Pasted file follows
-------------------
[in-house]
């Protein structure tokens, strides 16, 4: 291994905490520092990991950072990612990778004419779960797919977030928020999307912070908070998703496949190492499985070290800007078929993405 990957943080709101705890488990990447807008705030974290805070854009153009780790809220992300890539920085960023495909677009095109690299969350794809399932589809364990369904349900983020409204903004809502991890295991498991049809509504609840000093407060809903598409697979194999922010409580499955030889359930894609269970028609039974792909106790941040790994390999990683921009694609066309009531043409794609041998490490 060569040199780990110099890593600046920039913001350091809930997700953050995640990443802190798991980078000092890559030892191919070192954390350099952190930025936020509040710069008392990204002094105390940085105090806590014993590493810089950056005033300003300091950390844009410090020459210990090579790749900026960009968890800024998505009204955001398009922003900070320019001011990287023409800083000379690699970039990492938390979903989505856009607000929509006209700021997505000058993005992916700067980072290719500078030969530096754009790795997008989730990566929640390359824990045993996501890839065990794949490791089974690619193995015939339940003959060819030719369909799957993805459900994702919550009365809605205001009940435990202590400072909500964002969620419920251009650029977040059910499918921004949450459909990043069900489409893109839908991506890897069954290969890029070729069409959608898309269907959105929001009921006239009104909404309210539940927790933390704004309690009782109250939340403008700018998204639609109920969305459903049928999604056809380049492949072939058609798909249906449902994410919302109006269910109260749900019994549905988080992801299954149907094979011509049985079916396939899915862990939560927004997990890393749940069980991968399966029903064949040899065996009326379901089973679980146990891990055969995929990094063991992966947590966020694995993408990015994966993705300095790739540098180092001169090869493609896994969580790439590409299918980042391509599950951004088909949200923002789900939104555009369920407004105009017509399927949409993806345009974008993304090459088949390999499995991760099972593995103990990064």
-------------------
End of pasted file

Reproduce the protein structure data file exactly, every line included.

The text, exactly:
[in-house]
């Protein structure tokens, strides 16, 4: 291994905490520092990991950072990612990778004419779960797919977030928020999307912070908070998703496949190492499985070290800007078929993405 990957943080709101705890488990990447807008705030974290805070854009153009780790809220992300890539920085960023495909677009095109690299969350794809399932589809364990369904349900983020409204903004809502991890295991498991049809509504609840000093407060809903598409697979194999922010409580499955030889359930894609269970028609039974792909106790941040790994390999990683921009694609066309009531043409794609041998490490 060569040199780990110099890593600046920039913001350091809930997700953050995640990443802190798991980078000092890559030892191919070192954390350099952190930025936020509040710069008392990204002094105390940085105090806590014993590493810089950056005033300003300091950390844009410090020459210990090579790749900026960009968890800024998505009204955001398009922003900070320019001011990287023409800083000379690699970039990492938390979903989505856009607000929509006209700021997505000058993005992916700067980072290719500078030969530096754009790795997008989730990566929640390359824990045993996501890839065990794949490791089974690619193995015939339940003959060819030719369909799957993805459900994702919550009365809605205001009940435990202590400072909500964002969620419920251009650029977040059910499918921004949450459909990043069900489409893109839908991506890897069954290969890029070729069409959608898309269907959105929001009921006239009104909404309210539940927790933390704004309690009782109250939340403008700018998204639609109920969305459903049928999604056809380049492949072939058609798909249906449902994410919302109006269910109260749900019994549905988080992801299954149907094979011509049985079916396939899915862990939560927004997990890393749940069980991968399966029903064949040899065996009326379901089973679980146990891990055969995929990094063991992966947590966020694995993408990015994966993705300095790739540098180092001169090869493609896994969580790439590409299918980042391509599950951004088909949200923002789900939104555009369920407004105009017509399927949409993806345009974008993304090459088949390999499995991760099972593995103990990064």